As a fan of the Cars movies and as a former military aviator, I am just a tad excited to take my children to see Disney's new movie next weekend. Thinking of airplanes as having distinct personalities is something we did in the Air Force too, and back in the day, the plane's personas were expressed through nose art. "Spook 50" (a KC-135 tail with tail number 58-0050) was one of my favorites. That plane was rumored to be haunted and strange, inexplicable things seemed to happen when flying in it.
I want to encourage parents and teachers to take this moment, as Disney debuts this movie this weekend and causes millions of kids to get excited about aviation, to keep the buzz going with books. I want to call your attention especially to books where women are the pilots and aircrew members. Seeing images of a woman flying the plane is important, of course, for little girls to spark their imaginations about a fascinating career, but it's equally critical for boys to see those images. That way, your son isn't the one to one day tell a girl she cannot fly airplanes because she's not a boy.
To help you keep their excitement going after you see the movie, and to keep that aviation buzz going as school starts up again, here are three books where women are the stars in the cockpits:
First, here a brand new bilingual children's book, an Amazon bestseller when it debuted on the 4th of July. Titled Good Night Captain Mama / Buenas Noches Capitán Mamá [ISBN: 9780983476030] this unique picture book stars Marco, the child of a Latina mommy who flies military air refueling airplanes. You can see many reviews here and at Amazon. This is the first bilingual children's picture book that shows young children (ages 3-8) why women and mommies wear military flight suits and serve.
The book was inspired by my military aviation career and my son's curiosity. At the publisher's site, you'll see Teacher Packs of Captain Mama books and embroidered military patches, perfect for classroom teachers to celebrate Hispanic Heritage Month AND Veterans Day in November. The book includes a cool patch design project in the back and fresh, positive imagery of Latinas in military uniforms (instead of devious maid uniforms.)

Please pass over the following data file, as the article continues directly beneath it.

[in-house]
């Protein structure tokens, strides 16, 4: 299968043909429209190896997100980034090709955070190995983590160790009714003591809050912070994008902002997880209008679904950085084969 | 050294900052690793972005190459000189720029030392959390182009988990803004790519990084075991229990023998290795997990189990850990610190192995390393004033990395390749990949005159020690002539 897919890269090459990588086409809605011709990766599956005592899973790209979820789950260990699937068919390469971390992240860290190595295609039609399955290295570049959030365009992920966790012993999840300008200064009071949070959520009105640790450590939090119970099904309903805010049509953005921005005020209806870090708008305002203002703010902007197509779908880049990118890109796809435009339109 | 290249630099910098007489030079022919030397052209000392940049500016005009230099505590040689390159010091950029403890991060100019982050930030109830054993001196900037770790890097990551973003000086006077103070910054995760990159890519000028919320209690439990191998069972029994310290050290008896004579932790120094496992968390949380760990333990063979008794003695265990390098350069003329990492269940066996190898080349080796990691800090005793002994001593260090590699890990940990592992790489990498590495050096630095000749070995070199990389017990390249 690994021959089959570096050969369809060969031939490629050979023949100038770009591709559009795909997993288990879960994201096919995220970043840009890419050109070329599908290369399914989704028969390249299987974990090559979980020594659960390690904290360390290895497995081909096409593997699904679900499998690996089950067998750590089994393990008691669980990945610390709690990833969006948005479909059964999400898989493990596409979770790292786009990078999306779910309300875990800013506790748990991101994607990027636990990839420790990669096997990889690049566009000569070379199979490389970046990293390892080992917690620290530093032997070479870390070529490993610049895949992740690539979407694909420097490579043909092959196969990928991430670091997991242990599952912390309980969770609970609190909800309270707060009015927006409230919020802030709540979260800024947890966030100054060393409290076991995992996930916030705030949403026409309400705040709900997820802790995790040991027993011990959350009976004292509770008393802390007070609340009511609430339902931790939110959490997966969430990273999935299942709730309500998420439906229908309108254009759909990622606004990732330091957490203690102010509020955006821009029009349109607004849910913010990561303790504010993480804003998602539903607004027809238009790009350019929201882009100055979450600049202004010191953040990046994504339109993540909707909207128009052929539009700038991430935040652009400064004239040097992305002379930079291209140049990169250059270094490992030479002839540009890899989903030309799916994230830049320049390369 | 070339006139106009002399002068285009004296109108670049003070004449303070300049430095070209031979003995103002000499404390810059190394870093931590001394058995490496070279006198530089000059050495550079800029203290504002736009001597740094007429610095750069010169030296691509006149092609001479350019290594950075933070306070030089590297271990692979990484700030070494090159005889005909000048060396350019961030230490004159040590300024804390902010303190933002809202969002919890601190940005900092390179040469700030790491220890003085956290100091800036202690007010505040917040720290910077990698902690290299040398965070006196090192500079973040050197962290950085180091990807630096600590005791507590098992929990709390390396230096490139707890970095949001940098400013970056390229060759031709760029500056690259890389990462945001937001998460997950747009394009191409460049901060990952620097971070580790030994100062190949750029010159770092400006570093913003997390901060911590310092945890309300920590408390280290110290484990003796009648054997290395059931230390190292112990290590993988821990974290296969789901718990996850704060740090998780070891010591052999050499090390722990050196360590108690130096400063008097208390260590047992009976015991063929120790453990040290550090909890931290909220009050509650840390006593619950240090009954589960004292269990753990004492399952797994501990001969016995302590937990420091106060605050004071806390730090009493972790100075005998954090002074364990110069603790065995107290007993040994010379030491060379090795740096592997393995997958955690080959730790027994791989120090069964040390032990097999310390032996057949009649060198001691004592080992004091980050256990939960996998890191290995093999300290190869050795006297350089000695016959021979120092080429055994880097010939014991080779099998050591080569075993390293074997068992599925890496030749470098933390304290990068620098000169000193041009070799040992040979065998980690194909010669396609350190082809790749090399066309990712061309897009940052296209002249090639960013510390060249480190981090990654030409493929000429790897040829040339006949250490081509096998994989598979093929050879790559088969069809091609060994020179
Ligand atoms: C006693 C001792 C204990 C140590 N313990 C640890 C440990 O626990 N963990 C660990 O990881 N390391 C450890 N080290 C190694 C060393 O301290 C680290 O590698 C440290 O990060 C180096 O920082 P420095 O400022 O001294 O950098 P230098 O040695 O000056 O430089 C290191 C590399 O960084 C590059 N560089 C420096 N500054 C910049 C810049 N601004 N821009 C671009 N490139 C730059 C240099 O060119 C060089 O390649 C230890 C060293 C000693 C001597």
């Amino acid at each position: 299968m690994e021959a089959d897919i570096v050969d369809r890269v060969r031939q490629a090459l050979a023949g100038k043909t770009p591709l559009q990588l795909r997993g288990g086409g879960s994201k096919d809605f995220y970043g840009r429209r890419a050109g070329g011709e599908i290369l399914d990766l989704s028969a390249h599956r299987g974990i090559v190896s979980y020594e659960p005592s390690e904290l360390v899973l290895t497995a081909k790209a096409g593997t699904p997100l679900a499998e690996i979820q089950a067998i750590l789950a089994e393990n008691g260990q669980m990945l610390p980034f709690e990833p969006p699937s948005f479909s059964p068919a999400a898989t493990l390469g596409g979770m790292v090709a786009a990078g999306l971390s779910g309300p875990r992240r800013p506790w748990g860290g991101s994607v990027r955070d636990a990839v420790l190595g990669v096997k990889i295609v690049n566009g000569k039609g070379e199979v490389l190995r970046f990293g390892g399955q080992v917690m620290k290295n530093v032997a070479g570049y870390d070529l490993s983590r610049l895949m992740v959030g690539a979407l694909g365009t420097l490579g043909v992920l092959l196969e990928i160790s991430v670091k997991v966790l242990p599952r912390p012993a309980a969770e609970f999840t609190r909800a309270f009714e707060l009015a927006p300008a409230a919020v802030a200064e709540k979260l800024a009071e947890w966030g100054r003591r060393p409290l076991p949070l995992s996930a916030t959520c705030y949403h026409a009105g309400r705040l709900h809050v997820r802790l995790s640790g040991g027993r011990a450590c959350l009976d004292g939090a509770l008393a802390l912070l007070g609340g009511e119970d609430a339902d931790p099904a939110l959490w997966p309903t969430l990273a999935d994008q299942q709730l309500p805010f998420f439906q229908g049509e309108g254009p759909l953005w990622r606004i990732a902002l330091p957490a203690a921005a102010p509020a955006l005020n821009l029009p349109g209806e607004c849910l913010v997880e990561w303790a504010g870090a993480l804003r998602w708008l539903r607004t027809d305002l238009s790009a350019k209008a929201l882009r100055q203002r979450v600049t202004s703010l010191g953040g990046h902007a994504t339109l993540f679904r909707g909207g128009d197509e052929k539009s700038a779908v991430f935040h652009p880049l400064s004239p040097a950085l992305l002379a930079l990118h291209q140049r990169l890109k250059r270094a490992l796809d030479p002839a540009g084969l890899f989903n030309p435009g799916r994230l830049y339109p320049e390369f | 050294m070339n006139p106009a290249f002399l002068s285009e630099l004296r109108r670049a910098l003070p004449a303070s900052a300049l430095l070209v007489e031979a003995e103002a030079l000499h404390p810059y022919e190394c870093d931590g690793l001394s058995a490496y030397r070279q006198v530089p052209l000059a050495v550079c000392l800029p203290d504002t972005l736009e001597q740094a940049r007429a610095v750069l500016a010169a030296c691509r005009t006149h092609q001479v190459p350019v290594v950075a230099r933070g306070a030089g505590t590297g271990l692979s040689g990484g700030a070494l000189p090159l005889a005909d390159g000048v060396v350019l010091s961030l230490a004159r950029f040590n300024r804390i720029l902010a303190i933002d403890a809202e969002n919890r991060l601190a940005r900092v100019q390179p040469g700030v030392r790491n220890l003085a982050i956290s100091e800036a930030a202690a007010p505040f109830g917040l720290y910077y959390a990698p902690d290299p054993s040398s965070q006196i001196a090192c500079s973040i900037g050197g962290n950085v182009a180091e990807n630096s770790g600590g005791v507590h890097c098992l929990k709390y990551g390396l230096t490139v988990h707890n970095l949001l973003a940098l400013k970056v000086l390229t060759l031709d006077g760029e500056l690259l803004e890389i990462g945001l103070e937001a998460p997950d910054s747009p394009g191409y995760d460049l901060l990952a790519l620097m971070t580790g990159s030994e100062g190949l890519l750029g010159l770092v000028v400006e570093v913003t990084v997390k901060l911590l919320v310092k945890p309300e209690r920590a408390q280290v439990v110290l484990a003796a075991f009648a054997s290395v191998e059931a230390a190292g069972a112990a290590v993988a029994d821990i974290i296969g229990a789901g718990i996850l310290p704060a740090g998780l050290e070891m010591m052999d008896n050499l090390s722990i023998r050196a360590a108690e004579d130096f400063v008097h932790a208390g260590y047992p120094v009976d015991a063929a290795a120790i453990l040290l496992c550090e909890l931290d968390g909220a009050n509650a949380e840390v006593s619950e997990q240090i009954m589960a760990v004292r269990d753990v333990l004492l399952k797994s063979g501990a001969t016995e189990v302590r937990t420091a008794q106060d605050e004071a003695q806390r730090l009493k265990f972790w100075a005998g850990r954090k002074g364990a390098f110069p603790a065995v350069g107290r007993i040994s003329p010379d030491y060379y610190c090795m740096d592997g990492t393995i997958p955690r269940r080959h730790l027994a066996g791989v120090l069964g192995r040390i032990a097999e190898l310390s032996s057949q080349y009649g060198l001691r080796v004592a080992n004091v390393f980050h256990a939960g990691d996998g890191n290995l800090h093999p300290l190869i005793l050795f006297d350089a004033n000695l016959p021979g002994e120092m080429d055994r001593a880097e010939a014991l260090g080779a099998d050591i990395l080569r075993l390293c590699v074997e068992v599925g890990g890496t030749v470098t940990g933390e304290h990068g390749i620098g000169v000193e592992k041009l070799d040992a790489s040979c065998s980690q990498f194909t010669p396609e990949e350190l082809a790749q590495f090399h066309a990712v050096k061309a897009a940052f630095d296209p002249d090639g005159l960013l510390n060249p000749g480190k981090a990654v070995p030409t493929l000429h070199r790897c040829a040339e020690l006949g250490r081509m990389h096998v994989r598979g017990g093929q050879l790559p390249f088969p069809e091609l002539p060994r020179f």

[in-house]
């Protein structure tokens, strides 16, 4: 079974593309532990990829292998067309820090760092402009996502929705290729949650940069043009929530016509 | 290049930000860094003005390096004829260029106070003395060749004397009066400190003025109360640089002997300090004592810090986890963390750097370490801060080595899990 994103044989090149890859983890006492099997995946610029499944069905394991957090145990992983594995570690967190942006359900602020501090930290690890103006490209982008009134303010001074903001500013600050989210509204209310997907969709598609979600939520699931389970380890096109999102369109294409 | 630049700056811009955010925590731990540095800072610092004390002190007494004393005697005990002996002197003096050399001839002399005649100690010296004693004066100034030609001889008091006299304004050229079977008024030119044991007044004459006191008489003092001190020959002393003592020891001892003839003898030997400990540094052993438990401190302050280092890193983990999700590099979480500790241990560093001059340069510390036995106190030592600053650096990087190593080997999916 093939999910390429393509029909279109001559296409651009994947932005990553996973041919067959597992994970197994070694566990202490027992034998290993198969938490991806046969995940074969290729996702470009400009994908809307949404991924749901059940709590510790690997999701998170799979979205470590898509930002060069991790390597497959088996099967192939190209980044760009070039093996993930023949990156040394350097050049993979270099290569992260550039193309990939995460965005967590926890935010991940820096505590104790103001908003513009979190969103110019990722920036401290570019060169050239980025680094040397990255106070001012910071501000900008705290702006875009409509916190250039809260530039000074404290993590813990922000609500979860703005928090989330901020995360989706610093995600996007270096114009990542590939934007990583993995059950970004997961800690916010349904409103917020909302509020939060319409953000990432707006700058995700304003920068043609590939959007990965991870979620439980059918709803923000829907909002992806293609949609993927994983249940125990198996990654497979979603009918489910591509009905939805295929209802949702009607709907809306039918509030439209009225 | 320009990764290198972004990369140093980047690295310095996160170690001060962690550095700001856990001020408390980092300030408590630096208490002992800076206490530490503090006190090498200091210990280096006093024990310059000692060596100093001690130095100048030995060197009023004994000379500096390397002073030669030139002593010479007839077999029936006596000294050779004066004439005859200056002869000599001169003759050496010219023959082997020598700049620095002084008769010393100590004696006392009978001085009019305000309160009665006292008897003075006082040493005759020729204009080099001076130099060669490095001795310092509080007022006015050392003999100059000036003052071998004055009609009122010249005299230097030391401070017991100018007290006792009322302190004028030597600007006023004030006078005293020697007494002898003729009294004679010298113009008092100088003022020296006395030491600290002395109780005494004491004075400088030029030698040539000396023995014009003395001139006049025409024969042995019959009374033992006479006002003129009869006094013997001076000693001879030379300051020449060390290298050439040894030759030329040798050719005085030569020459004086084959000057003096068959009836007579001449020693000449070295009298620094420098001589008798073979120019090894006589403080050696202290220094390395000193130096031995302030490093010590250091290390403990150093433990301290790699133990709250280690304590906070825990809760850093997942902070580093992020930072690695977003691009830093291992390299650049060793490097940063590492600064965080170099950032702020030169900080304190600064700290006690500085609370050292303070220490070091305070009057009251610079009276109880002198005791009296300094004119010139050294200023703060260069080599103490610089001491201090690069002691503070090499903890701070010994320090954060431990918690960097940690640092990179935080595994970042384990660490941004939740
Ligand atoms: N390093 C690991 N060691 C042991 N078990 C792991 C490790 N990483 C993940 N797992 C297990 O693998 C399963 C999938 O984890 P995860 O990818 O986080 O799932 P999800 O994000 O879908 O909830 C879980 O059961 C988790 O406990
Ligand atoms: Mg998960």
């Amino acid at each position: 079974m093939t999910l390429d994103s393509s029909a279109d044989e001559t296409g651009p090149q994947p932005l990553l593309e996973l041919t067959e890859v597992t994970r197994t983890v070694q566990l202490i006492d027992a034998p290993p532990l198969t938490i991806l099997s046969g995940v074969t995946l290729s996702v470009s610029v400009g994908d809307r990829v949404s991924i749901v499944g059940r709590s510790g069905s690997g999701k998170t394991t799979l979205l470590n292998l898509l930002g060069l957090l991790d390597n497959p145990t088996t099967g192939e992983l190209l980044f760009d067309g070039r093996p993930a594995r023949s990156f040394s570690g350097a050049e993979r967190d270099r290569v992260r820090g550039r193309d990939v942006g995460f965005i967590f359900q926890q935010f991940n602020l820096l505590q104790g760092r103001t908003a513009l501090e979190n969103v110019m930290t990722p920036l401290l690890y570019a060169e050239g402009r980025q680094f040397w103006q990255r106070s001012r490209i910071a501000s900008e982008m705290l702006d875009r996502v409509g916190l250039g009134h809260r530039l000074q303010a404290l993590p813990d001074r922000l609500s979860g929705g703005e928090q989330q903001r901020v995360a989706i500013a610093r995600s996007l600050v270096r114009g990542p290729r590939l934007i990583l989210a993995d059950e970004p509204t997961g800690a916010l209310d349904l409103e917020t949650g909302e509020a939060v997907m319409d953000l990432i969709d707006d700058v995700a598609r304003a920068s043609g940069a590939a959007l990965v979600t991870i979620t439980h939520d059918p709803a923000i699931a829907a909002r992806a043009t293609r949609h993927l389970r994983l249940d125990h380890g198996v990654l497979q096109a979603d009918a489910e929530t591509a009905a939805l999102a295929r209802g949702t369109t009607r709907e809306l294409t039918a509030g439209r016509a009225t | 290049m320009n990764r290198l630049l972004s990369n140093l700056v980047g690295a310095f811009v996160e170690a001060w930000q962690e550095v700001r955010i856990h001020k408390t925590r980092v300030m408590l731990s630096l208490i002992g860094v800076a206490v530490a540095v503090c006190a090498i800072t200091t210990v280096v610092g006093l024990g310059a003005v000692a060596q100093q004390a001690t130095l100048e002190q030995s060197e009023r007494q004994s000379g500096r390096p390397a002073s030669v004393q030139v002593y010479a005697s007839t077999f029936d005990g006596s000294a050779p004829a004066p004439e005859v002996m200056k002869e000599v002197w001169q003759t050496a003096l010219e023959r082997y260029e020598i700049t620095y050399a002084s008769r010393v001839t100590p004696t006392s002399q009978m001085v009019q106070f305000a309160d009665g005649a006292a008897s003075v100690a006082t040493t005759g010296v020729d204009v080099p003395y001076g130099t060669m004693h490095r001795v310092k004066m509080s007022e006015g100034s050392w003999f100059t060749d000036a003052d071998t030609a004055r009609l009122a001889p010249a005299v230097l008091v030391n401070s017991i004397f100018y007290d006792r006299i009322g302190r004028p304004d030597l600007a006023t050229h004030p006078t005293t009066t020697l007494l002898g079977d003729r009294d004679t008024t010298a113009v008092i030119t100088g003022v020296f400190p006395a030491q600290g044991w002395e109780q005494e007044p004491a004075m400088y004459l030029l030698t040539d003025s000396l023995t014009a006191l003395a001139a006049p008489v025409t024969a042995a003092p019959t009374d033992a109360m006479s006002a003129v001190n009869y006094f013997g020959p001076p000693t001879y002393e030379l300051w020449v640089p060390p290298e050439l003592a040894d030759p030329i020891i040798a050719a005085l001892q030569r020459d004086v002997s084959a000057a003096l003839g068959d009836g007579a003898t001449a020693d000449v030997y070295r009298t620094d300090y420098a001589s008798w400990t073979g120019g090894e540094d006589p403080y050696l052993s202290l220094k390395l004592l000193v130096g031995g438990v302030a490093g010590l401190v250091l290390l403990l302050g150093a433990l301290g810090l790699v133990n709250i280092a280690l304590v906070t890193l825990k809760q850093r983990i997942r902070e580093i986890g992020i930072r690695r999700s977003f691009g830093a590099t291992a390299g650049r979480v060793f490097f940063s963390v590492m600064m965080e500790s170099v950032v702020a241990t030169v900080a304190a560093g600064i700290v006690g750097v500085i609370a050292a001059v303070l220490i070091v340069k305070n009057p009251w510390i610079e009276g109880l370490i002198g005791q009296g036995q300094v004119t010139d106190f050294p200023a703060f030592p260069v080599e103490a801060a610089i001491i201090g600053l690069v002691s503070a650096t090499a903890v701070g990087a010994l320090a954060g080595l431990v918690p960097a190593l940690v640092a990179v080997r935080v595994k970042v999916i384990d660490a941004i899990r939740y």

Second, there's Pilot Mom by Kathleen Benner Duble. [ISBN: 9781570915550] Duble is the daughter of a military pilot, whose sister flew military tanker planes. The child character is a little girl who learns of her mommy's unusual career.
Next, there's Penelope Pilot [ISBN: 9780615344331] written by U.S. Army veteran and now airline pilot Lynda Meeks, founder of a non-profit organization called Girls with Wings. With the tagline "Girls need flight plans, not fairy tales," this is simply one of the best organizations you can find to receive a continuous flow of women aviator role models for the girls and women in your life who may have dreams of flying. Plus, they award scholarships too.
Finally, for a really cool book written by another woman military veteran, retired Navy aviator Linda Maloney, take a look at Military Fly Moms. [ISBN: 9780978736972] It's a gorgeous collection of essays from military mommies and veterans, with color photos of their airplanes and their children. The quotes from kids section at the end are worth the book's price alone. "My mommy flies helicopters. What does your mommy fly?" Precious!
Let's take this opportunity Disney has created to excite our children with planes, with the magic and fun that is aviation and let's really plant the seeds of curiosity about airplanes with books after the movie ends. I hope the four titles suggested here continue to spark your child's interest in airplanes. After all, those who fly onboard airplanes for a living as I did after college, all studied STEM subjects after loving math and science in school. What a great connection to make for them as we get ready to go back to school. See you at the movies!